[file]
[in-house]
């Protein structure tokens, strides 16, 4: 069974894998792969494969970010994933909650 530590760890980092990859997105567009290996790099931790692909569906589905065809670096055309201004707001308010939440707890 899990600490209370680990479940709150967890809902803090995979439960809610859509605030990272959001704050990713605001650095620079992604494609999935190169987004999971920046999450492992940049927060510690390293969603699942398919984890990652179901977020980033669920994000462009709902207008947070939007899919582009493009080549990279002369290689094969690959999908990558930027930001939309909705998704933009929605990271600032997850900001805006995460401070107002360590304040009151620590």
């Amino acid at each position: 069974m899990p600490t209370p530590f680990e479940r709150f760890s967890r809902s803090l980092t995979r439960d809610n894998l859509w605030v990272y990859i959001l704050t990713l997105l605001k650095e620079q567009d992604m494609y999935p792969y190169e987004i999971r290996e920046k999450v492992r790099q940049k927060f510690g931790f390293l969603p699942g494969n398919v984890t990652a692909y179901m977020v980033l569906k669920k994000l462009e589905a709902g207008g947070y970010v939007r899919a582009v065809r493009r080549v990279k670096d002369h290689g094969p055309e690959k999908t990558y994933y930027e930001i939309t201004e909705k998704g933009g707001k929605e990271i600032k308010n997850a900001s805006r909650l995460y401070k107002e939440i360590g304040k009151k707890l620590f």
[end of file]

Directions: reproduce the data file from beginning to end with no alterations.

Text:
[in-house]
């Protein structure tokens, strides 16, 4: 069974894998792969494969970010994933909650 530590760890980092990859997105567009290996790099931790692909569906589905065809670096055309201004707001308010939440707890 899990600490209370680990479940709150967890809902803090995979439960809610859509605030990272959001704050990713605001650095620079992604494609999935190169987004999971920046999450492992940049927060510690390293969603699942398919984890990652179901977020980033669920994000462009709902207008947070939007899919582009493009080549990279002369290689094969690959999908990558930027930001939309909705998704933009929605990271600032997850900001805006995460401070107002360590304040009151620590």
């Amino acid at each position: 069974m899990p600490t209370p530590f680990e479940r709150f760890s967890r809902s803090l980092t995979r439960d809610n894998l859509w605030v990272y990859i959001l704050t990713l997105l605001k650095e620079q567009d992604m494609y999935p792969y190169e987004i999971r290996e920046k999450v492992r790099q940049k927060f510690g931790f390293l969603p699942g494969n398919v984890t990652a692909y179901m977020v980033l569906k669920k994000l462009e589905a709902g207008g947070y970010v939007r899919a582009v065809r493009r080549v990279k670096d002369h290689g094969p055309e690959k999908t990558y994933y930027e930001i939309t201004e909705k998704g933009g707001k929605e990271i600032k308010n997850a900001s805006r909650l995460y401070k107002e939440i360590g304040k009151k707890l620590f």